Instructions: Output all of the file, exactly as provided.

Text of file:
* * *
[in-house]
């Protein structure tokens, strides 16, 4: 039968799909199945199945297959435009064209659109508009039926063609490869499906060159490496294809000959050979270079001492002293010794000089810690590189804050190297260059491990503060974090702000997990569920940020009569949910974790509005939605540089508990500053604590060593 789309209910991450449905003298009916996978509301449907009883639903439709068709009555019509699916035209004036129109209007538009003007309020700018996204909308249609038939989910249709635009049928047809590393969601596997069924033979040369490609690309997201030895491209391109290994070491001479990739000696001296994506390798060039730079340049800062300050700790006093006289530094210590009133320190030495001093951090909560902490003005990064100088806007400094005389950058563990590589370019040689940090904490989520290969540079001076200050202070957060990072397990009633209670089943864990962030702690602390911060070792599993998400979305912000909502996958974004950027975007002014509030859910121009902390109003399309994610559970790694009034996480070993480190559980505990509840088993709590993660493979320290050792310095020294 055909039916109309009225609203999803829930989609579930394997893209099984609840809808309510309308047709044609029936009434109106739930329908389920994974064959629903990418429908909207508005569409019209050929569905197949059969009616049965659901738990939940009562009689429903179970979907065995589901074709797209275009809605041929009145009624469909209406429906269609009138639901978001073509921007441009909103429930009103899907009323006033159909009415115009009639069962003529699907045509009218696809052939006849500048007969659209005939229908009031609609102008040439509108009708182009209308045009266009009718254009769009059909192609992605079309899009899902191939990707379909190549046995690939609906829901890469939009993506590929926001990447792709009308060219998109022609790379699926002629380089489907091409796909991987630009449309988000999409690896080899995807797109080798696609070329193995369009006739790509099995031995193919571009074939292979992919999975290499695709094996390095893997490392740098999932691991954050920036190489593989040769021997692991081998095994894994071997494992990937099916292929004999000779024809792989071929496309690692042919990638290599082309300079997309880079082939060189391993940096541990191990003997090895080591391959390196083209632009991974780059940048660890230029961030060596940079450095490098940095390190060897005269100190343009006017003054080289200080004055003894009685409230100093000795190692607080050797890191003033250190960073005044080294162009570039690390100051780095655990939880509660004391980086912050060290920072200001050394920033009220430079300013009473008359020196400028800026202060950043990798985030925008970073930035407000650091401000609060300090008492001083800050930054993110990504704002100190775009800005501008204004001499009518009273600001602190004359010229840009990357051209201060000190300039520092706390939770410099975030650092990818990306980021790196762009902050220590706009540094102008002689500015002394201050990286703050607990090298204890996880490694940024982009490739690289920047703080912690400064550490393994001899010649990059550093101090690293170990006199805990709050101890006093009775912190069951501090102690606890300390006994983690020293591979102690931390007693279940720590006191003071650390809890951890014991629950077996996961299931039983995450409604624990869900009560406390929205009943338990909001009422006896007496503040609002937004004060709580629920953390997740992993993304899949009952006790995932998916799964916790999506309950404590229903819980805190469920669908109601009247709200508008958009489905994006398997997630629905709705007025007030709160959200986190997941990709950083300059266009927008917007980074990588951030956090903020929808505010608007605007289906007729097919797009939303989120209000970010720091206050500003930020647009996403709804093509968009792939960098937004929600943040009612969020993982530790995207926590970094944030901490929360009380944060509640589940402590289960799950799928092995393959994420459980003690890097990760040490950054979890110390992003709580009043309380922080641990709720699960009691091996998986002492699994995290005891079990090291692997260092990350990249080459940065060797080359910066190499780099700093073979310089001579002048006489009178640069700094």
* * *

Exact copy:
[in-house]
């Protein structure tokens, strides 16, 4: 039968799909199945199945297959435009064209659109508009039926063609490869499906060159490496294809000959050979270079001492002293010794000089810690590189804050190297260059491990503060974090702000997990569920940020009569949910974790509005939605540089508990500053604590060593 789309209910991450449905003298009916996978509301449907009883639903439709068709009555019509699916035209004036129109209007538009003007309020700018996204909308249609038939989910249709635009049928047809590393969601596997069924033979040369490609690309997201030895491209391109290994070491001479990739000696001296994506390798060039730079340049800062300050700790006093006289530094210590009133320190030495001093951090909560902490003005990064100088806007400094005389950058563990590589370019040689940090904490989520290969540079001076200050202070957060990072397990009633209670089943864990962030702690602390911060070792599993998400979305912000909502996958974004950027975007002014509030859910121009902390109003399309994610559970790694009034996480070993480190559980505990509840088993709590993660493979320290050792310095020294 055909039916109309009225609203999803829930989609579930394997893209099984609840809808309510309308047709044609029936009434109106739930329908389920994974064959629903990418429908909207508005569409019209050929569905197949059969009616049965659901738990939940009562009689429903179970979907065995589901074709797209275009809605041929009145009624469909209406429906269609009138639901978001073509921007441009909103429930009103899907009323006033159909009415115009009639069962003529699907045509009218696809052939006849500048007969659209005939229908009031609609102008040439509108009708182009209308045009266009009718254009769009059909192609992605079309899009899902191939990707379909190549046995690939609906829901890469939009993506590929926001990447792709009308060219998109022609790379699926002629380089489907091409796909991987630009449309988000999409690896080899995807797109080798696609070329193995369009006739790509099995031995193919571009074939292979992919999975290499695709094996390095893997490392740098999932691991954050920036190489593989040769021997692991081998095994894994071997494992990937099916292929004999000779024809792989071929496309690692042919990638290599082309300079997309880079082939060189391993940096541990191990003997090895080591391959390196083209632009991974780059940048660890230029961030060596940079450095490098940095390190060897005269100190343009006017003054080289200080004055003894009685409230100093000795190692607080050797890191003033250190960073005044080294162009570039690390100051780095655990939880509660004391980086912050060290920072200001050394920033009220430079300013009473008359020196400028800026202060950043990798985030925008970073930035407000650091401000609060300090008492001083800050930054993110990504704002100190775009800005501008204004001499009518009273600001602190004359010229840009990357051209201060000190300039520092706390939770410099975030650092990818990306980021790196762009902050220590706009540094102008002689500015002394201050990286703050607990090298204890996880490694940024982009490739690289920047703080912690400064550490393994001899010649990059550093101090690293170990006199805990709050101890006093009775912190069951501090102690606890300390006994983690020293591979102690931390007693279940720590006191003071650390809890951890014991629950077996996961299931039983995450409604624990869900009560406390929205009943338990909001009422006896007496503040609002937004004060709580629920953390997740992993993304899949009952006790995932998916799964916790999506309950404590229903819980805190469920669908109601009247709200508008958009489905994006398997997630629905709705007025007030709160959200986190997941990709950083300059266009927008917007980074990588951030956090903020929808505010608007605007289906007729097919797009939303989120209000970010720091206050500003930020647009996403709804093509968009792939960098937004929600943040009612969020993982530790995207926590970094944030901490929360009380944060509640589940402590289960799950799928092995393959994420459980003690890097990760040490950054979890110390992003709580009043309380922080641990709720699960009691091996998986002492699994995290005891079990090291692997260092990350990249080459940065060797080359910066190499780099700093073979310089001579002048006489009178640069700094």